The revelation of the tol'vir of Uldum was more than simply the discovery of a lost land created by the titans to serve as a repository for the Halls of Origination, where Azeroth was originally ordered by them. It revealed to us the means by which the Scourge and the Qiraji could both field Obsidian Destroyers in battle and implies that the Qiraji Emperors perhaps had access to an intact titan creation forge similar to the ones in the Halls of Stone and Halls of Lightning with which new Obsidian Destroyers can be created. Furthermore, the tol'vir are the first demonstration of the Old Gods and their servants' being able and willing to remove the Curse of Flesh from races descended from those originally afflicted by it.
Our discovery of Uldum is tied into our discovery of the tol'vir's two warring factions, the Neferset (primarily composed of those who have allied with Al'akir and through him, Deathwing, even if only to betray them after the Curse of Flesh is removed) and the Ramkahen (those who apparently hold true to their original purpose of defending the titan's secrets, even if they accept the Curse of Flesh more readily). We also encounter uncursed temple guardian tol'vir in our journey into the halls themselves.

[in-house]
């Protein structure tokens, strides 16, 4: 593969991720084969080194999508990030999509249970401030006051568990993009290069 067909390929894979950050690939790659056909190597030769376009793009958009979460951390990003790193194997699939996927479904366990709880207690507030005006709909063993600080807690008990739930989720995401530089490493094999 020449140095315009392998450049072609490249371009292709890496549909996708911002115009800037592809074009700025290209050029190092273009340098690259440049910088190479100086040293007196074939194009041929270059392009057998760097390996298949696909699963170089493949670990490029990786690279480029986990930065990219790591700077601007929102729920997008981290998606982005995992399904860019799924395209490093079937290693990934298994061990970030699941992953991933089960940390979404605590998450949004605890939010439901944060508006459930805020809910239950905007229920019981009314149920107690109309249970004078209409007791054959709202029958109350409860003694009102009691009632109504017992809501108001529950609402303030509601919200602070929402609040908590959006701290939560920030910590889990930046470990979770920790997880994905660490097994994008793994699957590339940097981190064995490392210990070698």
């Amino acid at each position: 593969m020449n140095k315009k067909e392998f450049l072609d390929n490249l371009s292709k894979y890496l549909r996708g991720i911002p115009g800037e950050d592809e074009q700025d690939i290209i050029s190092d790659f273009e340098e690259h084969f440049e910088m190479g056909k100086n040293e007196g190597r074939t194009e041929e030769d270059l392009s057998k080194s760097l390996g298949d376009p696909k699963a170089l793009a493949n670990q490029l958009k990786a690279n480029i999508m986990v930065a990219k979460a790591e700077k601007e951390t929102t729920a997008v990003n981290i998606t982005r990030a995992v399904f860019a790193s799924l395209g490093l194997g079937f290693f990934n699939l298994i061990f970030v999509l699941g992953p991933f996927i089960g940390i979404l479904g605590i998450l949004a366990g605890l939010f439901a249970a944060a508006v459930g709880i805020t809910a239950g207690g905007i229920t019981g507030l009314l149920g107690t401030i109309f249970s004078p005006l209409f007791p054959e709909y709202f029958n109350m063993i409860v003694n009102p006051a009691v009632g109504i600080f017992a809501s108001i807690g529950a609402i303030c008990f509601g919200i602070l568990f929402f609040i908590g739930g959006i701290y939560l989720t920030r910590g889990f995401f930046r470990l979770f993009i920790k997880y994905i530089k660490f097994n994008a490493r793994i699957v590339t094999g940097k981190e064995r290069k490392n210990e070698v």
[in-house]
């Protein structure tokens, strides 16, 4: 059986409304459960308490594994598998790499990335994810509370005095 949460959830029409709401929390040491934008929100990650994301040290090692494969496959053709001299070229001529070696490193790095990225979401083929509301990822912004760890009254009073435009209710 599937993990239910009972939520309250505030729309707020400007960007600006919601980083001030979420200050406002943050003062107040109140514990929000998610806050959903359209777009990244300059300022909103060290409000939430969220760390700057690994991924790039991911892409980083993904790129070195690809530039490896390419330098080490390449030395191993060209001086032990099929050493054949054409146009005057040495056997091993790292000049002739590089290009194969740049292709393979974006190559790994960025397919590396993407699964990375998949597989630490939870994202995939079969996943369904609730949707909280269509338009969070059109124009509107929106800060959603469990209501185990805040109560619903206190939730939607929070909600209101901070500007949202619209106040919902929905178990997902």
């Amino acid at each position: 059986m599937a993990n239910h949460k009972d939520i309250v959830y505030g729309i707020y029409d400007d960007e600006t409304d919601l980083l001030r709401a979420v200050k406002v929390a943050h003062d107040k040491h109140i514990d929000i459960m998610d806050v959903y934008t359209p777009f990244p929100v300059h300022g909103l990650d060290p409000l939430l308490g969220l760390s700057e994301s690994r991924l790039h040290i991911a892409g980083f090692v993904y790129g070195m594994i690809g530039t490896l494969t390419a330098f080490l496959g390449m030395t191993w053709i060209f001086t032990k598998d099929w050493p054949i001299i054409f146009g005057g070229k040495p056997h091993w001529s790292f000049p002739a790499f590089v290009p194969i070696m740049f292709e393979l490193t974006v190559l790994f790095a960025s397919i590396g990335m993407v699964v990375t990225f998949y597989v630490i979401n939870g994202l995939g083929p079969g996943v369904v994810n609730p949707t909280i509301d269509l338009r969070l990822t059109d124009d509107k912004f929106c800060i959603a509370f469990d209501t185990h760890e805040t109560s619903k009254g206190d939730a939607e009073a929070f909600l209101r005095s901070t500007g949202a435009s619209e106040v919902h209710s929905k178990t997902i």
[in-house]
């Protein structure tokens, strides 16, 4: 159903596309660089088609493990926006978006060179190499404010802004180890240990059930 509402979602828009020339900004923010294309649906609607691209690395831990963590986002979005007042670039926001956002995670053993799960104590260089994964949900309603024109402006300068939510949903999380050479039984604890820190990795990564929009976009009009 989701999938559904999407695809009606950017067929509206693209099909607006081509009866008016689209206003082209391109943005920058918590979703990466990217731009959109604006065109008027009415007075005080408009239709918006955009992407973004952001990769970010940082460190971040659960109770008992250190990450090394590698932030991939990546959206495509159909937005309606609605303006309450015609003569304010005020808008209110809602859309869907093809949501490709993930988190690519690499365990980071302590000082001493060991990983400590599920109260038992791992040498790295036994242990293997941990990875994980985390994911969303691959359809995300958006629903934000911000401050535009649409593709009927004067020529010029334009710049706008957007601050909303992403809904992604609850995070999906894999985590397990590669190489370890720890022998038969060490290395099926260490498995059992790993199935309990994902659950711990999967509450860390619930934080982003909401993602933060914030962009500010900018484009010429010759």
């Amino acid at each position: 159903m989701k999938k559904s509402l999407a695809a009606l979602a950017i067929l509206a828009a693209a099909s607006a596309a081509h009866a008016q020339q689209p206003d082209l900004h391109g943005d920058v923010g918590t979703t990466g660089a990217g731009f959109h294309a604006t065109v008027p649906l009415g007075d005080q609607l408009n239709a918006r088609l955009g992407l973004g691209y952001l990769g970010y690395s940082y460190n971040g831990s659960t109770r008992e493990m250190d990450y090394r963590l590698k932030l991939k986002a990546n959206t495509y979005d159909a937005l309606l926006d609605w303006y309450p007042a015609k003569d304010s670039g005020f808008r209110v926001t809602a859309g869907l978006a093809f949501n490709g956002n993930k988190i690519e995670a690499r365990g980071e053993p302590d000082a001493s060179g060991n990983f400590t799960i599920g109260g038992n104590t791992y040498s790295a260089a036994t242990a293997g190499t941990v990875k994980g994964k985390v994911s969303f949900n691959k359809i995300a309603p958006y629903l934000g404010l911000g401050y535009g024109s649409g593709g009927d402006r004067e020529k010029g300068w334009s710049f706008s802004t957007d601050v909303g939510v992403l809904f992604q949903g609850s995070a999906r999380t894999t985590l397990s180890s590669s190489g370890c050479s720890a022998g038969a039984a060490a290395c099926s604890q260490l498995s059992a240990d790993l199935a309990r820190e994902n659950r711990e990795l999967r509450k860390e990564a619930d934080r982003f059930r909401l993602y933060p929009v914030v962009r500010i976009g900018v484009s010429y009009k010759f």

Each titan construct race seems to have fulfilled a specific role in their ancient complexes. The Earthen (ancestors to dwarves) worked as shapers and movers of the raw materials of the land that went into the complexes; the mechanognomes served Mimiron and others as technicians; the iron vrykul worked as assistants to the giants like Ignis the Forge Master and as armed defenders of the complexes; and the tol'vir appear to have played a role as police and dealing with internal threats as well as magic (based on their ability to consume magical energies as Obsidian Destroyers). In and of itself, this level of detail is significant, as the tol'vir are more readily found around the Halls of Origination and the former research station now called Ahn'Qiraj and were once found in the titan complex that became Azjol-Nerub.